Carol O’Callaghan on why prints are an affordable route to art collecting.
A RECENT traipse round an eco-friendly showhouse impressed me with its novel structure, consisting of two wooden cylinders lying lengthways, slightly flattened, one on top of the other, with huge windows either end.
The interior was styled with furniture from a high-end Scandinavian design company, but it was this very styling that also served to highlight the lack of wall decoration, bar paint.
You see, a cylinder’s concave walls curving from floor to ceiling can’t accommodate pictures, so it felt like being in the ventilation hose at the back of a tumbler dryer.
Hurrah for our own walls which go straight up and down as nature intended, on which we can hang a few pretty things to give our homes personality.
But if you don’t want any more framed relatives and friends staring down at you from on high, and can’t stretch to buying paintings, there’s an alternative to consider that won’t strain your finances to the point of injury.
Enter print art and reproduction prints.
Gallerist Sheelah Moloney explains the difference.
“A repro print is where an artist has an original work which they sell, but they also make a limited edition of prints of the work.”
There’s no rule as to how much the artist will charge, relative to the price of the original artwork, but prints will be considerably less.
“It’s really up to the individual artist,” says Sheelah, “and also the number of prints made. The larger the print run, the more affordable the individual print.”
Not all artists will make prints of their work, however, but when they do, a reproduction is a perfectly respectable way to have a piece by an artist you love, and by no means does it make you a second class citizen of the art buying world.
“Seasoned collectors buy them too.” Sheelah says, “Often where they’ve missed out on buying the original, the print is an alternative.”
The second option for the novice buyer on a budget is print art, an art practice in its own right where the artist creates an etching on a material like metal or wood and then makes a print by applying colour.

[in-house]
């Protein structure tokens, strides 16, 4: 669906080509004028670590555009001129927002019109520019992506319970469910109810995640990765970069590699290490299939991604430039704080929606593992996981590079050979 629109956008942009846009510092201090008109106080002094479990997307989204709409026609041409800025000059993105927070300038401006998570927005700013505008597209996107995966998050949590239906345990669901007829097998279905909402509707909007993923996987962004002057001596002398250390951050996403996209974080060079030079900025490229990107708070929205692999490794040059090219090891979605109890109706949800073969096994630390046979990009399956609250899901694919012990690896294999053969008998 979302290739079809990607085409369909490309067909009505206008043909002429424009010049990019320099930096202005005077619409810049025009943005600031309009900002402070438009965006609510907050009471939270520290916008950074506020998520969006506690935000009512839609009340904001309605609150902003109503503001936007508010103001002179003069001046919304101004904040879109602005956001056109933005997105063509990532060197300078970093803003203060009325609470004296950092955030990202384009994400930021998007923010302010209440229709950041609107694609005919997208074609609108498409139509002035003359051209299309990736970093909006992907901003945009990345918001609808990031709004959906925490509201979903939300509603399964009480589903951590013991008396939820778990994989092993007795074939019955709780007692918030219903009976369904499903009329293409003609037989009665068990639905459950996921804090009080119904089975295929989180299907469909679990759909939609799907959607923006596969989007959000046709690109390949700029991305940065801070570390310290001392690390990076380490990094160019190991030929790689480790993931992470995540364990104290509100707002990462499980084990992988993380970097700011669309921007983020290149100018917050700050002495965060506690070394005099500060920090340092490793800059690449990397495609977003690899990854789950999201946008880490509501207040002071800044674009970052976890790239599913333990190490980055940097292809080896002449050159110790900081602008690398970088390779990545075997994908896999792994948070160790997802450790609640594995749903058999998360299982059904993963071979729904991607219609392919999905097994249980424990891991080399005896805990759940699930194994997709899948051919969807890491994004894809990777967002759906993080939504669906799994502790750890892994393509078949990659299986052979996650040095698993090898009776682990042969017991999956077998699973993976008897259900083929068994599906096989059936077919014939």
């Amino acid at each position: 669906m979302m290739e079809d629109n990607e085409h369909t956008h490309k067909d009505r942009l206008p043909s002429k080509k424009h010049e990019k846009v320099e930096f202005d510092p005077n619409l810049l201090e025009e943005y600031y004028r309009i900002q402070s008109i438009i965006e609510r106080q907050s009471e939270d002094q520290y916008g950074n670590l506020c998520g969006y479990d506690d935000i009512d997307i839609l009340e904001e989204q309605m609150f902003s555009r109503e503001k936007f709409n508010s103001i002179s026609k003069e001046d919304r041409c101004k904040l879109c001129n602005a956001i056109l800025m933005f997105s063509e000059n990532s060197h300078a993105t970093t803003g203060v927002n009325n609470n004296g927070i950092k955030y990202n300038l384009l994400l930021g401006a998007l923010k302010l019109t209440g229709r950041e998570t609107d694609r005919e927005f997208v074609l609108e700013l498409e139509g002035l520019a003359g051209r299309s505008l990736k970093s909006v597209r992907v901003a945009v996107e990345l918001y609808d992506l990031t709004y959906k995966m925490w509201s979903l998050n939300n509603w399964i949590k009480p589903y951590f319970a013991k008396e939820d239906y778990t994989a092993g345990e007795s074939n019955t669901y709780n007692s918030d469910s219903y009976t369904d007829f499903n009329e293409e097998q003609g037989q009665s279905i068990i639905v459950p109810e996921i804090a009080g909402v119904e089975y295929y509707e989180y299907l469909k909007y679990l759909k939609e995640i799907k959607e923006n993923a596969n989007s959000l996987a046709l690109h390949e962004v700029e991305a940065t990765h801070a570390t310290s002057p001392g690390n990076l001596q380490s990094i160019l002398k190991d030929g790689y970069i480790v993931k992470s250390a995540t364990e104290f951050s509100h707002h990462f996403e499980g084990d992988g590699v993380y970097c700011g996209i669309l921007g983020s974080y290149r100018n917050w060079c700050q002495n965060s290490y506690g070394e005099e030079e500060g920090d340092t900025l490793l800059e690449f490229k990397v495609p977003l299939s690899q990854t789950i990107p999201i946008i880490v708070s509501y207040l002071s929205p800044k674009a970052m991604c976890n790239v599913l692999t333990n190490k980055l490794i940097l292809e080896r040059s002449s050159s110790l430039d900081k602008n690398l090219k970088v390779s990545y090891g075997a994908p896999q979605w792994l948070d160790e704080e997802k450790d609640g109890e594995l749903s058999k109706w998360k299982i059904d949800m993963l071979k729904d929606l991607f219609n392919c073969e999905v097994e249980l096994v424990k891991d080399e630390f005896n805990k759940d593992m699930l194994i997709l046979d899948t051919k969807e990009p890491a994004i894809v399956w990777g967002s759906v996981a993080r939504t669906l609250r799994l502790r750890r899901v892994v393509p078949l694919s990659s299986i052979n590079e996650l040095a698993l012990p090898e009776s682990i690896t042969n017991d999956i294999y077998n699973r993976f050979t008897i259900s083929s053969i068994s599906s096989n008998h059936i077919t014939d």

“You can only get so many prints from the etching so it’s usually limited to 10,” Sheelah explains.
“Each print is then considered an original artwork as they are made separately and the detail can vary with each one” So now we know the difference, the all-important question is: just how much exactly can we expect to pay?
Sheelah represents print artists whose work starts at €90 up to €200. Reproduction prints made from an original artwork start at €45 unframed, up to around €150, but she stresses that the print will probably be smaller in scale than the original.
For a special treat or gift, these prices are accessible for those of us more cautious about how we spend our disposable income since the dark days of recession, something Sheelah is mindful of having launched the 2020 Gallery in 2009 where she now represents over 30 up-and-coming artists.
“If you walk in the door and fall in love with something when your current budget won’t stretch to it, many galleries offer payment schemes. “Everyone is the same when it comes to budget, even seasoned collectors.”
Print buying is also flourishing online but caveat emptor applies as you don’t always know who you’re buying from, and like anything else bought online, there can be a disappointing difference in the quality of the piece when it arrives compared to what was viewed on a website. Stick to sites of known galleries so you’re not crying into an empty wallet afterwards.
If you don’t know where to start as a first-time buyer, Sheelah’s advice is to go with your gut. “If you like it, buy it. People are often afraid there’s more to it than that, but there isn’t.
“There’s also a widespread fear of walking into a gallery and asking a question or feeling you have to do so.
“I know that feeling as I was a nervous buyer when I bought my first piece.”
But she reassuringly adds: “I operate a no-pounce policy in my gallery.”
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